Today Vancouver is one of Canada’s big cities, but 150 years ago it was a different story.
Vancouver Island and the Lower Mainland had just merged into a single entity in 1866; the British Empire previously established the two areas as separate colonies. While the fur trade and Gold Rush were drawing people to other areas of the soon-to-be province, the south coast’s stock and trade was lumber. Two sawmills were operating in the area — what would become the Moodyville Mill on the North Shore and the Hastings Mill, which stood at the foot of what is now Dunlevy Avenue.
In 1867, Hastings Mill* was cutting its first batch of lumber.
“A whole range of people were coming to work at the lumber mills,” said Jean Barman, a historian, writer and professor at the University of British Columbia. “Or people just set themselves down, found a plot of land and started farming.”
Outside the Hastings Mill property, on what would become Carrall Street three years later in 1870, was the newly constructed saloon of Captain John Deighton.
Deighton was a talkative man, known in Victorian slang as a Gasser, said John Atkin, civic historian and author.
“The men that began squatting around his saloon called their informal settlement Gassy’s Town — hence Gastown,” Atkin said.
Gastown became the centre of activity in the area and, much as it is today, was filled with shops and drinking establishments.
“It was a very free and open place,” Barman said. “It was like a small town…It was a frontier town.”
However, the area was still primarily forest.
The area’s Indigenous people, the Musqueam, Squamish and Tsleil-Waututh, had seasonal village sites along Burrard Inlet and False Creek, Atkin said. People coming to the area mostly settled around the water — in Stanley Park or along Burrard Inlet — and there were some farms farther south along the Fraser River.
The community of Eburne, today known as the Marpole area, was just beginning to grow as farmers settled in the area. It started on the Vancouver side of the river but spread south and became the agricultural centre for Sea Island and Lulu Island farmers.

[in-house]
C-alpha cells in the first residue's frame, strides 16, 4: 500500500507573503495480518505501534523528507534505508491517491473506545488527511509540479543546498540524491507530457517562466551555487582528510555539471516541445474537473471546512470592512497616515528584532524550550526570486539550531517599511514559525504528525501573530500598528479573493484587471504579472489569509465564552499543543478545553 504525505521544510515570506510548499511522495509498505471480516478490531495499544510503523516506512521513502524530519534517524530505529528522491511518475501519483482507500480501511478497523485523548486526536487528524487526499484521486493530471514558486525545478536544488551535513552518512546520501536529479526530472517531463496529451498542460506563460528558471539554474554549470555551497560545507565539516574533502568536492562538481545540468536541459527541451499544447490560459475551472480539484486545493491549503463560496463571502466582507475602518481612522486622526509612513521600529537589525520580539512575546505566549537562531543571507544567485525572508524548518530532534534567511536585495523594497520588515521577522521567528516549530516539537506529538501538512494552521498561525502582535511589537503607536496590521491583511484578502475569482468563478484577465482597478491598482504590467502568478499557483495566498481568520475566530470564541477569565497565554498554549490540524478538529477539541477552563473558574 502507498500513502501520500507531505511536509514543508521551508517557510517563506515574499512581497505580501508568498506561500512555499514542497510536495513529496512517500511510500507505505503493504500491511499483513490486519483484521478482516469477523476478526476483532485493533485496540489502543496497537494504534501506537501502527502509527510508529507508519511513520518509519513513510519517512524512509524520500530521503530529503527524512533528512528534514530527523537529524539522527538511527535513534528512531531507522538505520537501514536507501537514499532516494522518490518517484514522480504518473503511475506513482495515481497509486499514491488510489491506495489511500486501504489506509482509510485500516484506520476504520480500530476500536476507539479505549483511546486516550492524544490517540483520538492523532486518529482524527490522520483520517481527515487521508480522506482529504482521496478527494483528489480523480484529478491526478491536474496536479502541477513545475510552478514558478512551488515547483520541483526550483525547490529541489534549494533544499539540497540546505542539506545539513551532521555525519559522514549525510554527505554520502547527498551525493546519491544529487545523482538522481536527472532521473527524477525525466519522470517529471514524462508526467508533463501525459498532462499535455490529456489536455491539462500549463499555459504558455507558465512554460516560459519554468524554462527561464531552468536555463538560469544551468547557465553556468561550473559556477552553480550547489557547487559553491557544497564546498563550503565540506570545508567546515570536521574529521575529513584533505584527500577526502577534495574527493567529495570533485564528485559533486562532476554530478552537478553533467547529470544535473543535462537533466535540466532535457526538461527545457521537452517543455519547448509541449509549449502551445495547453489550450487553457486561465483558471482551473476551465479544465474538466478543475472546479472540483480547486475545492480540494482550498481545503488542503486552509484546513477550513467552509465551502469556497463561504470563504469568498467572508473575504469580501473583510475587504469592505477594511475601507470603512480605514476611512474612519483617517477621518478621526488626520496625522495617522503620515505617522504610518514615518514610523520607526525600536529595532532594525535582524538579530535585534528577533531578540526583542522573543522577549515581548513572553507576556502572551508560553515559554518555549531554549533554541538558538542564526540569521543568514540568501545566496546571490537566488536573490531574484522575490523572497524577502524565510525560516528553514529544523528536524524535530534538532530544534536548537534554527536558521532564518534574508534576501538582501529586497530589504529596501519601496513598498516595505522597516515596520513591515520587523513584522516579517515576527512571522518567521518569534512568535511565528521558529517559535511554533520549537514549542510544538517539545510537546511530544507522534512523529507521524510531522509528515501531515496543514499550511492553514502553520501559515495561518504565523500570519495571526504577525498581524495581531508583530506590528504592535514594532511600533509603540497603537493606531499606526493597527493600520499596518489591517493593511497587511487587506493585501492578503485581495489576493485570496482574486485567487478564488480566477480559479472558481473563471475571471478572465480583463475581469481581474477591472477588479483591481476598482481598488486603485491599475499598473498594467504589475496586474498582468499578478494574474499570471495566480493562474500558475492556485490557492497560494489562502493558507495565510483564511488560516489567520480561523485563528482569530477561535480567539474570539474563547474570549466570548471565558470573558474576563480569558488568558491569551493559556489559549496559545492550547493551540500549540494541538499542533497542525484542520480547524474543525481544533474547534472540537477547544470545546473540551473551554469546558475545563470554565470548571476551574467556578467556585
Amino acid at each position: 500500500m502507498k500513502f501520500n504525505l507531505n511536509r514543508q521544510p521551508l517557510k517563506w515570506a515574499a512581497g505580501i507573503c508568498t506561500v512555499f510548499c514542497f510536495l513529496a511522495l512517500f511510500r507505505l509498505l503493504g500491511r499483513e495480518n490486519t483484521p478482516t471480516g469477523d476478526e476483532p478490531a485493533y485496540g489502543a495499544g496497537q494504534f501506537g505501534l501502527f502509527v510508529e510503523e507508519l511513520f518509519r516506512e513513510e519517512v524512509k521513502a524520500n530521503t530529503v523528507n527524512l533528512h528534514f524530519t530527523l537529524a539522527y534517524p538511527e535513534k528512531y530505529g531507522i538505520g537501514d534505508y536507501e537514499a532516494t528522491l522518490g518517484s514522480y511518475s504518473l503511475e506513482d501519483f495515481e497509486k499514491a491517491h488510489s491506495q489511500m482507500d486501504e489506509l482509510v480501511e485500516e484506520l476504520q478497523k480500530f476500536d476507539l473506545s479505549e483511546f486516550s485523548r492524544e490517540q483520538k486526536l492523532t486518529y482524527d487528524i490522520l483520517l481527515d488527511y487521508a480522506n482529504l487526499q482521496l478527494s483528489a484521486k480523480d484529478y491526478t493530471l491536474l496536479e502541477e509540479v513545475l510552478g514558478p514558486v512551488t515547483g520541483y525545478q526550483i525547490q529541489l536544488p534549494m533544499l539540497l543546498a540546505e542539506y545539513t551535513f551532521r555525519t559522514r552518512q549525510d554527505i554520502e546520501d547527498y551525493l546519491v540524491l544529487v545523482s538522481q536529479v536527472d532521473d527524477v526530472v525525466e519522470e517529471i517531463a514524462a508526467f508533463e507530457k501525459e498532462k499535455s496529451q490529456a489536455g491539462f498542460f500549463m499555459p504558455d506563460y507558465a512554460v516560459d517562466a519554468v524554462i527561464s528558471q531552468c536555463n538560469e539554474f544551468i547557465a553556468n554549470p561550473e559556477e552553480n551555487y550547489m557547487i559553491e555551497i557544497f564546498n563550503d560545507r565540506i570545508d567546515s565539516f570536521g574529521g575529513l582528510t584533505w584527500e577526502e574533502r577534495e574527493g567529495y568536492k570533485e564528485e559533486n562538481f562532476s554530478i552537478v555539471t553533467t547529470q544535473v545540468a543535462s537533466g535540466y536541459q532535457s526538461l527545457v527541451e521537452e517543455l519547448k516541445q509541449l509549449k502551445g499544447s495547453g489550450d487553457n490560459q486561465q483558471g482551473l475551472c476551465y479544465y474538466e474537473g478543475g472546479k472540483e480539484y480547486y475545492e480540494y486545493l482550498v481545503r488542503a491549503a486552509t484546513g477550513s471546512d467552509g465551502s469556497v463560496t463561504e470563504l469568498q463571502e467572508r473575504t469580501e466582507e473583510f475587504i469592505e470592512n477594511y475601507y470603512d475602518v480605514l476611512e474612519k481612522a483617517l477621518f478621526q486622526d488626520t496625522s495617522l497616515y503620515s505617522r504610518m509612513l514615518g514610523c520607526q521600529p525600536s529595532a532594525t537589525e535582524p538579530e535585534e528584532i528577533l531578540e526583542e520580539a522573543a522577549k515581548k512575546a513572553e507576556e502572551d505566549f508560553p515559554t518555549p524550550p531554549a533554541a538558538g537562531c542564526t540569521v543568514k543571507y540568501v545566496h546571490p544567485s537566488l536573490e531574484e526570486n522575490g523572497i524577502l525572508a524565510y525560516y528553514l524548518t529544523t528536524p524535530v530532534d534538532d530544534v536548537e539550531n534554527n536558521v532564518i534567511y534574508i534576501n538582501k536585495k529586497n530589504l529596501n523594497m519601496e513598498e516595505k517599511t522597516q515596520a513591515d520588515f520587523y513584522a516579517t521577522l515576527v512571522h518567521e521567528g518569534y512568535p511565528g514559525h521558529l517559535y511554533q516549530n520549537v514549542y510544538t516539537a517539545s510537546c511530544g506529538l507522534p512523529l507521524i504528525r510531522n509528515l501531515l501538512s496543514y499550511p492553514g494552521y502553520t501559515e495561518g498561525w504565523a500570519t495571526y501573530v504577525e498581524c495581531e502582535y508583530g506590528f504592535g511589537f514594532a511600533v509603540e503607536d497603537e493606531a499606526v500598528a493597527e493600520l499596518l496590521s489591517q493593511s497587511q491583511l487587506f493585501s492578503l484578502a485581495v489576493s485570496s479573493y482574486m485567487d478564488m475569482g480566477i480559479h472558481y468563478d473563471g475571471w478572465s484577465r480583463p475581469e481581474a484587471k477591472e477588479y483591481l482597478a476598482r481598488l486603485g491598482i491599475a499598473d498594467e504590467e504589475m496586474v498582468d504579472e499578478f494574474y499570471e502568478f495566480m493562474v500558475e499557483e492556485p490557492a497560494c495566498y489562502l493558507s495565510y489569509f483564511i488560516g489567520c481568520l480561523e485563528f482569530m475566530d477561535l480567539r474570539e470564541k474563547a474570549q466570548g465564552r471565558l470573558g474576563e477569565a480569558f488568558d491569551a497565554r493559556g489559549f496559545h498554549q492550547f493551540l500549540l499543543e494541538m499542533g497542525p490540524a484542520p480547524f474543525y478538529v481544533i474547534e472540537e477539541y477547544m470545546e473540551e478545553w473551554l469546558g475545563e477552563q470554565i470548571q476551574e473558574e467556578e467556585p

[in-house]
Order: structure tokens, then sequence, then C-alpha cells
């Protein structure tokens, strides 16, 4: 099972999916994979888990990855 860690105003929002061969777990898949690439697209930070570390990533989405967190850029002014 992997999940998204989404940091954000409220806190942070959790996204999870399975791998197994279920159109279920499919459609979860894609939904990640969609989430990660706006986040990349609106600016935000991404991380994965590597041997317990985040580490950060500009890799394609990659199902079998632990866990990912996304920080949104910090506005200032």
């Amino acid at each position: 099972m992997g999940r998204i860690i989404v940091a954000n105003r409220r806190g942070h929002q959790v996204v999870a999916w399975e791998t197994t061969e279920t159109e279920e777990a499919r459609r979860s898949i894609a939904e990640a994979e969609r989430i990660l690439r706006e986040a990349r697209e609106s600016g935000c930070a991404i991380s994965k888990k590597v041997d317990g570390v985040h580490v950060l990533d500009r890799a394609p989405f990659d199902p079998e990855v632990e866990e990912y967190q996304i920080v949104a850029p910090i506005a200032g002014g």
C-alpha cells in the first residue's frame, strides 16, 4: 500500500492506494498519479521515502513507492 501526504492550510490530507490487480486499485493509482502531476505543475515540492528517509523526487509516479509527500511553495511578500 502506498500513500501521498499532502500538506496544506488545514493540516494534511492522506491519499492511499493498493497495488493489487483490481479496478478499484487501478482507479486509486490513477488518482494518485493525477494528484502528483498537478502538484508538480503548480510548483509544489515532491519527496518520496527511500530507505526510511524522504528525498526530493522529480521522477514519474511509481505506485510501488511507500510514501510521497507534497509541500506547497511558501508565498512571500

Atkin described the time as a period of change for the area.
“First Nations are having to deal with settlers and the disruption of their way of life as the forest is removed and their way of life is upended, and the surveyors are beginning to lay out some of the first surveyors’ marks and boundaries on the land.”
Barman and fellow historian Bruce McIntyre Watson both said the area was a lot more inclusive at that time.
“In general, we had a much more multicultural society,” Watson said, adding that it was when European settlers started arriving that things became a lot more discriminatory.
The area was extremely isolated, accessible mostly by water, until joining Canada in 1871.
“It was an enclave where people almost had to get along because they didn’t have a choice,” Barman said.
* On Canada Day, MP Joyce Murray, in collaboration with the Native Daughters Society and Hastings Mill Store Musem, is hosting a Canada 150+ celebration of Hastings Mill. From 12 to 4 p.m., people are invited to "celebrate our country's indigenous roots and the first 150 years of nationhood" at Vancouver's oldest building. There will be live music, games, face painting, a free barbecue and birthday cake, as well as the singing of O Canada. (The official Canada 150+ ceremony is from 12:30 to 1:30 p.m.) The July 1 event takes place at Hastings Mill Park, 1575 Alma Street. People are asked to bring their own reusable plates and utensils, as well as their own chairs or blankets.